Every so often I have the pleasure of sharing with you a client’s story. (See the tag on the side of my blog: Client Spotlights). Eating disorder recovery is a long and scary road. Seeing the successes (both small and big), is a vital part of holding out hope and belief in a better life. So thank you J for sharing 5 of the lessons you have learned while on your path to recovery. Your willingness to share your journey is inspiring. And no one should go it alone.
5 Lessons on My Path to Recovery
“I feel ready” she said. It was her last night as a patient in the Intensive Outpatient Program at the Cambridge Eating Disorder Center (CEDC). She was ready to take back the 9 evening hours a week and let go of the support the Center provided. She was ready to go out in the world and do it on her own. It was only my first week, and I remember wondering if I would ever feel that way. I was still having trouble saying, and truly believing, that I had Bulimia. It seemed like an impossibly long road to recovery. Would I ever be a normal eater? What is normal eating anyway? Was I prepared to make a life change that would reprogram 17 years of emotional eating, negative body image, body-based self-worth and self-loathing, and, more recently, a full-blown eating disorder? Would I ever feel ready? I knew I had to try.
Week after week, I went to the sessions. The support was tremendous and the lessons passed along were invaluable. But week after week, I would express, rather disconcertingly, that I could not see my path to recovery. CEDC was undoubtedly keeping me afloat, but how was I supposed to be ready to go out there and make it on my own if I didn’t know the way. I’m left-brained and process-oriented. I wanted steps. I wanted a to-do list. I needed markers of my progress to know I was improving. I didn’t even know what recovery looked like. How was I supposed to find something if I didn’t know what I was looking for?
With the help and support of the Cambridge Eating Disorder Center and the guidance of Marci, (and I can’t ignore – with patience and time), I am beginning to see the road to my recovery. There have been many lessons – these are a few that have been especially meaningful to me.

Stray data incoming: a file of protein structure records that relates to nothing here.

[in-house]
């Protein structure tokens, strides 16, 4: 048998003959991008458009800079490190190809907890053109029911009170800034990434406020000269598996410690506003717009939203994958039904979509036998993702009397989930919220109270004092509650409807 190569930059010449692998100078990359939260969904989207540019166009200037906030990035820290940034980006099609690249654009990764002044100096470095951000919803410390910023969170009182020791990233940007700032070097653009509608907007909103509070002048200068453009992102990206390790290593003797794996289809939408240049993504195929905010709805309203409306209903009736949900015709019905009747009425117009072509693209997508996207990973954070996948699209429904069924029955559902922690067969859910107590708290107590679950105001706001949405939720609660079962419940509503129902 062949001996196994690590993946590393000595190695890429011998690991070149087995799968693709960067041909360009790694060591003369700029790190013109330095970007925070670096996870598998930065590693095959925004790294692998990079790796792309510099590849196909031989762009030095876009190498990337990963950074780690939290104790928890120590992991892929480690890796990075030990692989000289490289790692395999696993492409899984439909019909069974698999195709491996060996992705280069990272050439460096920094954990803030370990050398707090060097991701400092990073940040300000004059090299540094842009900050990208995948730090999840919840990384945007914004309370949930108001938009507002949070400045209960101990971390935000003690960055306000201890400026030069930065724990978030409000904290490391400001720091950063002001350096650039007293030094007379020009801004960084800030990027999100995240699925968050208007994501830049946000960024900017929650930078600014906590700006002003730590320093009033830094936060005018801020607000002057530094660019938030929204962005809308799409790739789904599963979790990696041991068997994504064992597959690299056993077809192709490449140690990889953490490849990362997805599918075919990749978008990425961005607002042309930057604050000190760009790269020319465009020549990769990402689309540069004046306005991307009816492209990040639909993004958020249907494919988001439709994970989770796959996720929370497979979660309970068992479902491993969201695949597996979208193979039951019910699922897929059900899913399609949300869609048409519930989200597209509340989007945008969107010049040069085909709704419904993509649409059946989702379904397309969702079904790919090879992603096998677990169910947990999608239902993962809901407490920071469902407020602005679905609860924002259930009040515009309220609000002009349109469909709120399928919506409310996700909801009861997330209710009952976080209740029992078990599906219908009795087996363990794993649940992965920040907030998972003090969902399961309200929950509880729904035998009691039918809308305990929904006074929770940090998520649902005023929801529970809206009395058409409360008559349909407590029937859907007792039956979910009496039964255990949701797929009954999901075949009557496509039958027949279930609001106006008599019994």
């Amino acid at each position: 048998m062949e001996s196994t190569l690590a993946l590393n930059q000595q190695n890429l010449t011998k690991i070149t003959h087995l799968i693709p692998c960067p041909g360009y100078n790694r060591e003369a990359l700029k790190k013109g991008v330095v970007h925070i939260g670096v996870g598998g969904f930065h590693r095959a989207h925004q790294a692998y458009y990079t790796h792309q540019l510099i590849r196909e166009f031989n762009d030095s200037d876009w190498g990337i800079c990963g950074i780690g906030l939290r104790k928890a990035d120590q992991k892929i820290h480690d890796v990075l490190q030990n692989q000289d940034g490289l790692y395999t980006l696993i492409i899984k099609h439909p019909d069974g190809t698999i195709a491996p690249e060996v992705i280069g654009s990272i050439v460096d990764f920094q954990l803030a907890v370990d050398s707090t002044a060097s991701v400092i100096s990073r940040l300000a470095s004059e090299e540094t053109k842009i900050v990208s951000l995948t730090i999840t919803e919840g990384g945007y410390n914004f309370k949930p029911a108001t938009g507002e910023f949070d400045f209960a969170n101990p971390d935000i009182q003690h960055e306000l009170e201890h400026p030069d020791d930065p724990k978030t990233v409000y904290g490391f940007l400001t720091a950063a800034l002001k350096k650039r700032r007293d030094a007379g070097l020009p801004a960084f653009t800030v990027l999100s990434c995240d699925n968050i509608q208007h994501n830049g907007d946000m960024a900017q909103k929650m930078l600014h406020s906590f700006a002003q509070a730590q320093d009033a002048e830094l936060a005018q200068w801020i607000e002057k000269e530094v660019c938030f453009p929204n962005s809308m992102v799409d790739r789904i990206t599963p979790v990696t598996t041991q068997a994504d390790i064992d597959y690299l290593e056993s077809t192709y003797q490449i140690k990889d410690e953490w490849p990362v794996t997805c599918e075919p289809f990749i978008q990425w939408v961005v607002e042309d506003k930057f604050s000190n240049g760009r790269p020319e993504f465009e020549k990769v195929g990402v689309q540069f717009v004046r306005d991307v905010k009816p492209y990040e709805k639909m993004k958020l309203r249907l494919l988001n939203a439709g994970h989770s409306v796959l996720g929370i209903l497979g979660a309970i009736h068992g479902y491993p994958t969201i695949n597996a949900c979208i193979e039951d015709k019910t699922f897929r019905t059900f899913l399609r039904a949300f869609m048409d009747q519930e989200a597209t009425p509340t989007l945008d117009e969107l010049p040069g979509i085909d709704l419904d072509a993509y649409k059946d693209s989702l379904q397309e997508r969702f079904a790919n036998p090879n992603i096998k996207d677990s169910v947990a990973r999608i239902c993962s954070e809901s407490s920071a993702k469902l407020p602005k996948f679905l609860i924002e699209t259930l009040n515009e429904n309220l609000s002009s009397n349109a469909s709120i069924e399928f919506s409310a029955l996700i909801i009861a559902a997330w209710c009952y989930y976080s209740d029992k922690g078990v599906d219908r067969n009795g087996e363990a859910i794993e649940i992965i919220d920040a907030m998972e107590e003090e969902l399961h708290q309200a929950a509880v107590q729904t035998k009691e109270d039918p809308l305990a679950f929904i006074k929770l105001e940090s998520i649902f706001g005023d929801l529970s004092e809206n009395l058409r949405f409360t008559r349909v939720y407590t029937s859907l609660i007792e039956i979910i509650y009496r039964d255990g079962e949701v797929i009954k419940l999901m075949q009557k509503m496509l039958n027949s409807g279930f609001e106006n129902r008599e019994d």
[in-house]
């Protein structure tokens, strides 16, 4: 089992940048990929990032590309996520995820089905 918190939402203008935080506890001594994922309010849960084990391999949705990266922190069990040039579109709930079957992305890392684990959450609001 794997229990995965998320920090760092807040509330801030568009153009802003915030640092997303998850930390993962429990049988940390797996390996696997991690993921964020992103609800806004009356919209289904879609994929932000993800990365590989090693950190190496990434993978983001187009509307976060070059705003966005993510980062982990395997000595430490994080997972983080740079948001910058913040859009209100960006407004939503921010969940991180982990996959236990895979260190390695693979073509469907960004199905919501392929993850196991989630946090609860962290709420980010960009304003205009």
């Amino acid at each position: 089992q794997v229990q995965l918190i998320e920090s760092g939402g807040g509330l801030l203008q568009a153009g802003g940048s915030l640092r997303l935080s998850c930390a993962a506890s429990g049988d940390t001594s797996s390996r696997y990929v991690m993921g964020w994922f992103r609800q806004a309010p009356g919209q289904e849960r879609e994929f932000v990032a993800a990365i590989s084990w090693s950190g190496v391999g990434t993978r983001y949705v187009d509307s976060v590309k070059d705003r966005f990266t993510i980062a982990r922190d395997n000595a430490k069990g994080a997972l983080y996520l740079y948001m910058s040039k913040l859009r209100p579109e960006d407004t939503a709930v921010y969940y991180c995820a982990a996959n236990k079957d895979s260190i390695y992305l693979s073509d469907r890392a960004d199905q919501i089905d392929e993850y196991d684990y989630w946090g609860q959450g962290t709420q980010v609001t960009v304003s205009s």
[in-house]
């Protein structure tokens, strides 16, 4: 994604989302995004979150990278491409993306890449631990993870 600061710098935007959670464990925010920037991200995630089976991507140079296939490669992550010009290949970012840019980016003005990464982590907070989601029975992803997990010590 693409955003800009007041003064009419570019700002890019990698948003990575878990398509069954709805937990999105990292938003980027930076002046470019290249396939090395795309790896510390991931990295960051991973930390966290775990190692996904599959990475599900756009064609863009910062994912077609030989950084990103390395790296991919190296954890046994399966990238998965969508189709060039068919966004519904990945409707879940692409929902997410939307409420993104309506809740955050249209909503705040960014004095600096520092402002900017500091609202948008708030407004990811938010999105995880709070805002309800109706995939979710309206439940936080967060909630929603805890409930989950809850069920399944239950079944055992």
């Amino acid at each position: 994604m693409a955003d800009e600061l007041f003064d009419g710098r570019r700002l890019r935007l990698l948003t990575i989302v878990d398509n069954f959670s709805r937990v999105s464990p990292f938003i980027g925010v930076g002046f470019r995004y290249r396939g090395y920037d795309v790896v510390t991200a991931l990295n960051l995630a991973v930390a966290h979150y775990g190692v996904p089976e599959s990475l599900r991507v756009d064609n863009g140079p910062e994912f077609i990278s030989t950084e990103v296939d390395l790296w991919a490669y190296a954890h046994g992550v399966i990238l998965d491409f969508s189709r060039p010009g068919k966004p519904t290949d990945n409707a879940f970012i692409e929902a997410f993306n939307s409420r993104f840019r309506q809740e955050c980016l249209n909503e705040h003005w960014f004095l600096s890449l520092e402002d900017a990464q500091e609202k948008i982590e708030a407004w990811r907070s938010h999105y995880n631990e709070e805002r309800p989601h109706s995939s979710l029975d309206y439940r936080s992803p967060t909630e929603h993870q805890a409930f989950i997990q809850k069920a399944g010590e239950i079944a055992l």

1. My eating disorder is a part of me, but I am not my eating disorder.
Once I admitted that I had an eating disorder and actually believed it, this was my first, and perhaps most important step to recovery. Shame and guilt melted away and I found a stronger sense of self-worth.
2. I can make decisions based on self-care.
Playing the game of “should” and “should not,” guilt and obligation, will often lead you astray. Making a decision based on self-care will bring you back to balance. It can change your outlook, change your day, make you stronger, more confident, more in control. Decisions based on self-care can be difficult, but making the difficult decision, with your own well-being in mind, reinforces the notion that you are important and deserve to be taken care of.
3. I can separate food and feelings.
I have taken to telling myself, “This is how I feel. This is separate from my food choice.” Sometimes it works. Sometimes it doesn’t. But I am beginning to embrace the uncomfortable feelings and appreciate them for the messages they are sending me, or even, the gifts they are giving me. They are opportunities to learn what I truly need. Numbing with food makes me feel like a prisoner in my own body and a slave to my eating disorder. I’m learning to be comfortable with being uncomfortable. Feeling bad, in a strange way, means I’m getting better.
4. Black-and-white thinking is my enemy.
My diet does not need to be black and white, all or nothing. I can make food choices, moment by moment, and work towards progress, not perfection or ideals of thinness, as my goal. Progress towards healthy living and body-based signals of hunger and fullness through compassion, acceptance, and forgiveness.
My recovery, also, does not need to be black and white. The ups and downs are part of the process. I might fall back into all-or-nothing eating, I might make food choices based on feelings, I might make decisions that are not based on self-care. It’s about doing the best I can with what I have in the moment and learning from the highs and the lows. It’s about forgiving myself for the times I fall and being my own cheerleader when I get back up. Recovery is imperfect. The downs help us measure the ups and remind us of where we want to be.
5. Progress comes from taking risks.
I could not have gotten this far or learned this much without taking risks. Growth comes from working through the challenges we face, with food and in life, and finding the lessons on the other side. It comes from fighting our eating disordered brain, making the difficult choice, and reframing years of unhealthy thoughts. Growth comes from finding the strength that we never knew we had when we were unwilling to take the path that scared us.
These are the markers of my recovery, the signs I know that I am changing and growing. I am finding that, by taking away my eating disorder’s control over me, my body and mind have slowly begun to step up. I understand that the road ahead may still be long, and though I am not yet recovered, I can see the path, I will stay on it as best I can, and I am confident that I will get there. I understand that my eating disorder has served a purpose, and that letting it go might be scary, but it will ultimately be what sets me free.
I am proud that on my last night at CEDC, I was also able to say, “I feel ready.”